The INSPIRE Research Institute for Pre-College Engineering pursues groundbreaking research and innovative programs that inform the development of curricula, assessment instruments, teacher and parent education, museum exhibits, afterschool programs, and STEM education policy within the full spectrum of P-12 engineering education. Additionally, INSPIRE manages the Undergraduate Participation in Research In STEM Education (UPRISE) program that provides the opportunity for a diverse (gender, ethnicity and majors) population of undergraduates to fill integral roles in INSPIRE and ENE’s research projects in engineering education as well as to be given the necessary training, tools and mentorship to conduct research.
Paul Birkhimer Endowment Fund for Academic Advising
Paul was an academic advisor in the Purdue College of Engineering’s School of Engineering Education from September 2010 until his passing in August 2015. Paul had a passion for guiding young people along their path of self-discovery and personal and professional development. Faculty, staff, and students of Purdue were deeply touched by Paul’s commitment to the development of all people and created an endowment in his honor to further his initiatives.
The income and interest from the endowment will support professional opportunities for academic advisors in First-Year Engineering. Such opportunities include participating in local and national conferences that provide tools and techniques for important topics like underrepresented student support, student retention, and trends of student behaviors. The takeaways from advising conferences provide our academic advisors with the tools, resources and support to help each student have the best possible First-Year Engineering experience.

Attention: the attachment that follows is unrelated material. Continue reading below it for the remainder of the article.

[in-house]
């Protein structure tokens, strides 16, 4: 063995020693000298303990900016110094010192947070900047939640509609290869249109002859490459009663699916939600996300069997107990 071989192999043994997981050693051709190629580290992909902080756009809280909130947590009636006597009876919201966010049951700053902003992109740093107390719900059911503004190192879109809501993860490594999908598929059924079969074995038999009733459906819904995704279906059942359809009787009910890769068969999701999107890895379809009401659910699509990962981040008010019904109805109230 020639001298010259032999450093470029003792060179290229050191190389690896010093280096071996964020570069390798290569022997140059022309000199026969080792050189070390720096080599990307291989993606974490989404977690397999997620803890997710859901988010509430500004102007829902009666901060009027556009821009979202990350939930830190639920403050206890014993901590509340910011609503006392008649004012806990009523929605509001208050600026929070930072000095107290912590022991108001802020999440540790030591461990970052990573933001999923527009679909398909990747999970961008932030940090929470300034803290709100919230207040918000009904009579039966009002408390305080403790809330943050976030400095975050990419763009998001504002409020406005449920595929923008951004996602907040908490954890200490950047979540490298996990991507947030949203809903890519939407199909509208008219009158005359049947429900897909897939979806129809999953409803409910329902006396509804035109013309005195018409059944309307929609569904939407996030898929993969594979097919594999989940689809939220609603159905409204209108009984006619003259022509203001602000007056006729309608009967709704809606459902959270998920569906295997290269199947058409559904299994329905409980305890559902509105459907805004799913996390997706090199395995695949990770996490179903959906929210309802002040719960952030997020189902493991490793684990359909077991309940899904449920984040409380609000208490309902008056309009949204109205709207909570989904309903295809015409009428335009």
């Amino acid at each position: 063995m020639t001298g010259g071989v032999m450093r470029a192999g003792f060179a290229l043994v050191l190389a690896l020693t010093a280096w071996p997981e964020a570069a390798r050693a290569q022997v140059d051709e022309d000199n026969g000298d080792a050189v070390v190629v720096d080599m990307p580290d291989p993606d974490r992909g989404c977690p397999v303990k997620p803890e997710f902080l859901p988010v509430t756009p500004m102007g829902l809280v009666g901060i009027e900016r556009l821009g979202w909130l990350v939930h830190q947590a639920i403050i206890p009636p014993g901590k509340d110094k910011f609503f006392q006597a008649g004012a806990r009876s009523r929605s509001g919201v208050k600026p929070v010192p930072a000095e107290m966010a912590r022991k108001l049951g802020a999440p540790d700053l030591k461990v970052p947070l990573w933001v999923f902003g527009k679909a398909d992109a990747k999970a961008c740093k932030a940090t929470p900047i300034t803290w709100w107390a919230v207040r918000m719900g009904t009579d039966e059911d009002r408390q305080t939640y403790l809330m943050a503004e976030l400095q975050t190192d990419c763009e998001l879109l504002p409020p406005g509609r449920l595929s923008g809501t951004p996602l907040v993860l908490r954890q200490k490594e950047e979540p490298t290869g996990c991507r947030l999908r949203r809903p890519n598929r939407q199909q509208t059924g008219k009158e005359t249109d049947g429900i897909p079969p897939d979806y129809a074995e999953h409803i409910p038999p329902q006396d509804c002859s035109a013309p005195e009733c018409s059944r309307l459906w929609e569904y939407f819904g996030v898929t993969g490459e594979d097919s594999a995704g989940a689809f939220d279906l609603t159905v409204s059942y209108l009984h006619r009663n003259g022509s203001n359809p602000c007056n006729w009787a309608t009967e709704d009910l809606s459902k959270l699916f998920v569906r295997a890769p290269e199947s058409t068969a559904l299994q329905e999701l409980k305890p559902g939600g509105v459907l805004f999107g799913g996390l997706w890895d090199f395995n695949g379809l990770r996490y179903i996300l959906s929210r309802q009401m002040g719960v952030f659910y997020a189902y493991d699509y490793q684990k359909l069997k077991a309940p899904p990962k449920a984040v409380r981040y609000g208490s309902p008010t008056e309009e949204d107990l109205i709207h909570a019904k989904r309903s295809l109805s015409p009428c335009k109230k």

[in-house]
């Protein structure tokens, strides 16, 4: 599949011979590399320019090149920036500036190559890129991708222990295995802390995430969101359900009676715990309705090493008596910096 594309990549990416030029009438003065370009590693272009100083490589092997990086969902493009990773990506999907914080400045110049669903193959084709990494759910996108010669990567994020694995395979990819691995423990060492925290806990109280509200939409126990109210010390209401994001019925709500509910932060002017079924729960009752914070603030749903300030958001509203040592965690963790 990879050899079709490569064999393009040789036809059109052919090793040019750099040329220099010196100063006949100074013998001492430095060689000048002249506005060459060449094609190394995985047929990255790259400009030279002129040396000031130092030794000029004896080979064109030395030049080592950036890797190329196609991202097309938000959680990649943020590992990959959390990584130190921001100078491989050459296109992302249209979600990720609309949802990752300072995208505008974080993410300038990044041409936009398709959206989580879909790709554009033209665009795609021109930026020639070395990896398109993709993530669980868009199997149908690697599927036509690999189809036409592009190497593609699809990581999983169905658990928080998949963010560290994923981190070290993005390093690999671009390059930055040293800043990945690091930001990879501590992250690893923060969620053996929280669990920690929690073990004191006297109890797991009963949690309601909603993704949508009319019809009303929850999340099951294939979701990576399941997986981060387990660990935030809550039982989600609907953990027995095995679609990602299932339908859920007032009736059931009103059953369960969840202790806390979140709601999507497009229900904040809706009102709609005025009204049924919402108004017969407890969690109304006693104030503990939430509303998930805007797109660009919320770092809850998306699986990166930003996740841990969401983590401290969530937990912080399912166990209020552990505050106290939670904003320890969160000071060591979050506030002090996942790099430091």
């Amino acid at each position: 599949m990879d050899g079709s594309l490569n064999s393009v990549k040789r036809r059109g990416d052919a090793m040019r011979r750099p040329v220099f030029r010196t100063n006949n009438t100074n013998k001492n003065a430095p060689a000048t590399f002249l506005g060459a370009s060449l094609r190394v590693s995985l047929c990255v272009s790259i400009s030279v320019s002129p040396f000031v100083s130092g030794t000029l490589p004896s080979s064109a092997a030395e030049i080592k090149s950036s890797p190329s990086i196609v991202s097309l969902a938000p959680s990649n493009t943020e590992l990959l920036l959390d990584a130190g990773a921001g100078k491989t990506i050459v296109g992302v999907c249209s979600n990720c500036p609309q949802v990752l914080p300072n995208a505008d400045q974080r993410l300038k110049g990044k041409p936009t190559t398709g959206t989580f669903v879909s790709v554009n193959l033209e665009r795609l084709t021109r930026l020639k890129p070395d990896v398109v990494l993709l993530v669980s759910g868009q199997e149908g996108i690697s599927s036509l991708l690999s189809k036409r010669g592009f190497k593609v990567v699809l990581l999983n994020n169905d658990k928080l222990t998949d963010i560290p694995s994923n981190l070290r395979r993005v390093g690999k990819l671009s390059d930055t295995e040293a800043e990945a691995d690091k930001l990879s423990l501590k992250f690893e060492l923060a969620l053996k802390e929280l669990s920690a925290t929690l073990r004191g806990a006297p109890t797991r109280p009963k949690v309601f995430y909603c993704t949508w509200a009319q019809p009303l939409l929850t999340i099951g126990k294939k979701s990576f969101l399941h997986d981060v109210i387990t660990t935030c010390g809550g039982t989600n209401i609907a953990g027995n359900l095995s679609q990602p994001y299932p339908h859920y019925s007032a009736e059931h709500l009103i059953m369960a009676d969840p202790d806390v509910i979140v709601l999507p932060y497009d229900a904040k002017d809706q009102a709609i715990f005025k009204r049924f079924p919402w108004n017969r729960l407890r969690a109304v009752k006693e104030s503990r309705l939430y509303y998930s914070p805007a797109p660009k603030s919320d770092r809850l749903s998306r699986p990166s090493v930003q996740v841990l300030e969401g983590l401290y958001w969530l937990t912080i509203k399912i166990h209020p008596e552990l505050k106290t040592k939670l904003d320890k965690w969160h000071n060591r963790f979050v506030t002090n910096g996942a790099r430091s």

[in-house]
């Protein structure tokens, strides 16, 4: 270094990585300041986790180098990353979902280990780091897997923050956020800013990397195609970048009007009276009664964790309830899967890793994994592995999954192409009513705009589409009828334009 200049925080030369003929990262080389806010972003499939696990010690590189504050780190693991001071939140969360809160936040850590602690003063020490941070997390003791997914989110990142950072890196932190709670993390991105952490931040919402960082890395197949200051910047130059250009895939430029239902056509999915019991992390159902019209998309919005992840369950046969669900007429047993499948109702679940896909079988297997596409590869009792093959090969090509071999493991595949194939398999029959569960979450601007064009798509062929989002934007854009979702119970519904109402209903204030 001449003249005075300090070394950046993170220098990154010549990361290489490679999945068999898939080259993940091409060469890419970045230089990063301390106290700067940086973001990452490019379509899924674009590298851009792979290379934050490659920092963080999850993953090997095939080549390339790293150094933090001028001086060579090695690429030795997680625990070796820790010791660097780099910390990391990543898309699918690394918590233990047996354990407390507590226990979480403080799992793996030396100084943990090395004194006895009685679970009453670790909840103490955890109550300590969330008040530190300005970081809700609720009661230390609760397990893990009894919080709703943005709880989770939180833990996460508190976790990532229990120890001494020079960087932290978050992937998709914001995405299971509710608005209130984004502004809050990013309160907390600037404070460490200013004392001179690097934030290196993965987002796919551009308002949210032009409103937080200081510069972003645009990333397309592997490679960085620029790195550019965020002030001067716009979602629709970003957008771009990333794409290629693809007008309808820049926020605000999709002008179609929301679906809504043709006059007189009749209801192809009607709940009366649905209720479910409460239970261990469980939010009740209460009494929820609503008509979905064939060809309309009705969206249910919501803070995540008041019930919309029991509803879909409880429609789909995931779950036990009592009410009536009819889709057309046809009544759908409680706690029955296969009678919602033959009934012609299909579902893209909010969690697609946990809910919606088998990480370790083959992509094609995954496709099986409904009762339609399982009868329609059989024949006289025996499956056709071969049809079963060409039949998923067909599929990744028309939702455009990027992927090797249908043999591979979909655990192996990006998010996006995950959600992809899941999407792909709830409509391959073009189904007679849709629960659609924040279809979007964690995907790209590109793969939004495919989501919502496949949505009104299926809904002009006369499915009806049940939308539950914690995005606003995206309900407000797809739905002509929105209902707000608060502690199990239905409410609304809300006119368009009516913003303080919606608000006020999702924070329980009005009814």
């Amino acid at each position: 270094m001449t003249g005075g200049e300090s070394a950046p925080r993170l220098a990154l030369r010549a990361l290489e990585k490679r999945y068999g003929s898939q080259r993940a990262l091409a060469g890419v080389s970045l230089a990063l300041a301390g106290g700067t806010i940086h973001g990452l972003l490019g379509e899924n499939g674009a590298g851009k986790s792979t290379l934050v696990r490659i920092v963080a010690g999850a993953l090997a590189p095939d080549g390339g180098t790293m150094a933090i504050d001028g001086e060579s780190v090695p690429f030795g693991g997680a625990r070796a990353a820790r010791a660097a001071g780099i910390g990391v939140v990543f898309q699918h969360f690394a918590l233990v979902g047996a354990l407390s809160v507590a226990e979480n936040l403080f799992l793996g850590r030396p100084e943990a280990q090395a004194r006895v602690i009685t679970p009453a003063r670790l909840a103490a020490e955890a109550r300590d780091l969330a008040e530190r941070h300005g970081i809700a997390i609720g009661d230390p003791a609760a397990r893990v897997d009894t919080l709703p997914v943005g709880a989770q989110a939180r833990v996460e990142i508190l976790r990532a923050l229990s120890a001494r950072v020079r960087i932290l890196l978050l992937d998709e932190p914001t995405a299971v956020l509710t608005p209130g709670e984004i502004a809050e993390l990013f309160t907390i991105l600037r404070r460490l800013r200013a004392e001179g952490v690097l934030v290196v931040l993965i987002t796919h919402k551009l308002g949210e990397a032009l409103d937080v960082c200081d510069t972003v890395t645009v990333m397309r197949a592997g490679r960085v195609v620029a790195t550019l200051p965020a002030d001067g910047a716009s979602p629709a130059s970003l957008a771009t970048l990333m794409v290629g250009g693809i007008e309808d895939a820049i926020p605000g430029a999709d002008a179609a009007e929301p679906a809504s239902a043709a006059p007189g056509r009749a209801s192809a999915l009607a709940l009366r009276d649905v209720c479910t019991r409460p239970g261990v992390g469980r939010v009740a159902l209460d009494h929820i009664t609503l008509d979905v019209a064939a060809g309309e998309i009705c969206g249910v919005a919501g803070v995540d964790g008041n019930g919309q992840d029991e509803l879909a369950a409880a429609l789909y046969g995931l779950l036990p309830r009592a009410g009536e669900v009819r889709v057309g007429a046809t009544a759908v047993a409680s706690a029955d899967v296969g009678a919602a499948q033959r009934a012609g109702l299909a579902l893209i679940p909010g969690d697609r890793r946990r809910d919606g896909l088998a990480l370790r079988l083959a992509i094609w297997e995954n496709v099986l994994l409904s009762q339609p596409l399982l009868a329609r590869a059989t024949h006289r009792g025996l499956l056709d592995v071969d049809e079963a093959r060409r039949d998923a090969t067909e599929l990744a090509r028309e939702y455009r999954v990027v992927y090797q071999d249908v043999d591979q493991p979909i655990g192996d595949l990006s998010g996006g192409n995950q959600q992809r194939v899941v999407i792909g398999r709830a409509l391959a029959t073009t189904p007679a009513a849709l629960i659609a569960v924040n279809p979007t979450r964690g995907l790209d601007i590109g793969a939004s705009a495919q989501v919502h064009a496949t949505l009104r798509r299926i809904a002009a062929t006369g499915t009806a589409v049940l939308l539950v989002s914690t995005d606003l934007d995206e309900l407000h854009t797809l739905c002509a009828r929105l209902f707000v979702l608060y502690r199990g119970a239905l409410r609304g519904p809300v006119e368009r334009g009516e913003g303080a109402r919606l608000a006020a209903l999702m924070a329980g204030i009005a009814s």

David F. and Vicki H. Radcliffe Endowment Fund for Leadership in the School of Engineering Education
Last year, the members of the Engineering Education community created an endowment in Dr. Radcliffe’s honor and it was his wish that the income from the endowment be used to support Leadership and Professional Development for faculty and staff in Engineering Education.
Our first community member to receive the award for the 2016-17 academic school year was Mary Pilotte, Director of Undergraduate Programs.